Tokyo guzzler: Days 65-66 – A day in Hiroshima

After our trek down the mountain the previous day, we woke up the following morning feeling in some considerable discomfort. Our calves were in absolute agony and even the simplest set of stairs was torturous. Despite our pain, we wanted to spend our last full day in Hiroshima having a proper look around. And if that meant walking around like John Wayne for the day, then so be it.

First up, we went to the Hiroshima Castle, rebuilt in 1958 after being flattened by the atomic bombing in August 1945. It has been restored to its former self and is now a museum on the inside:

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The leaves are changing colour here now, allowing for some good photo opportunities.

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Hiroshima Castle – a bugger to climb up when you can barely walk!

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The view from the top, downtown towards the hypocenter.

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Remains of barracks, blown away by the A bomb.

From the castle we headed down to see the atomic bomb memorials and museums:

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Hiroshima Peace Memorial, commonly called the Atomic Bomb Dome. It’s part of the Hiroshima Peace Memorial Park and a designated UNESCO World Heritage Site. The ruin serves as a memorial to the people who were killed in the atomic bombing of Hiroshima on 6 August 1945. Over 70,000 people were killed instantly, and another 70,000 suffered fatal injuries from the radiation.

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No idea how the structure didn’t collapse in the blast. Pretty much everything else was wiped out.

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Hiroshima Peace Memorial Park, built on an open field that was created by the explosion. Today there are a number of memorials, monuments and museums here.

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Hiroshima is totally different to Tokyo. It’s a fascinating place to visit from a historical perspective and the sites are very sobering. The city itself however seems very dated. It was obviously rebuilt practically from scratch in the 1950’s and 60’s. But it seems that since that point, there has been very little modernisation or development in the city. The buildings are all of a certain type – very boxy with little or no creativity. It’s a pleasant enough place, but it’s the polar opposite of Tokyo. The demographic of the population is much much older than in Tokyo and it seems like quite a sleepy, quiet place overall. The further out of the city you go, the more under-invested it becomes. As the picture above shows, the memorial park is very much a concreted area, which I wasn’t expecting. I wouldn’t necessarily rush back to Hiroshima, although I would rush back to the surrounding areas as they looked very picturesque.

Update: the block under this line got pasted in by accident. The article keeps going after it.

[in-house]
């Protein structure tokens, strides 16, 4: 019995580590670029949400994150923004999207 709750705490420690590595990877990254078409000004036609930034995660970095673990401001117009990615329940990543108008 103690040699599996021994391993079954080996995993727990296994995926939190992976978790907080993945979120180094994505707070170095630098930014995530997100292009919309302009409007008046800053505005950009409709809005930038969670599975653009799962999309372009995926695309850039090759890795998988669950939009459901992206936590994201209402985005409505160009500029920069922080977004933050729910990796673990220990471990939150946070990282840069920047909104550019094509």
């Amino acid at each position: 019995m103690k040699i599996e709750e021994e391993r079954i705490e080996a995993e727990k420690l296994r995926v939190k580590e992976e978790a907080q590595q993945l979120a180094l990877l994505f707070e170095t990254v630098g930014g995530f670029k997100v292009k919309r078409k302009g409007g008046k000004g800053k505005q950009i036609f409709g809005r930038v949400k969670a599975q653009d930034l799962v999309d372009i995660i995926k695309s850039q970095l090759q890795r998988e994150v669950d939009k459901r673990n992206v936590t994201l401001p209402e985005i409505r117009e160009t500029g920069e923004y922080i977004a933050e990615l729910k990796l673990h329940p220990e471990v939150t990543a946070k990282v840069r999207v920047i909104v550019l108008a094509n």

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We stumbled across this monument purely by accident. It marked the place directly below where the bomb exploded, 600m above the ground.

Later that evening, we went for easily the best dining experience in our whole time in Japan to date. Amazing food in a beautiful restaurant, cooked right in front of us:

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Japanese restaurants take so much care and precision with their food. And it’s always so fresh!Japanese restaurants take so much care and precision with their food. And it’s always so fresh!

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Okonomiyaki – or Japanese pizza! In Hiroshima, the ingredients are typically batter, cabbage, pork, noodles, other bits and bobs and a generous amount of okonomiyaki sauce. Amazing!

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Fillet steak to round it off. I can’t describe how good this tasted!!!

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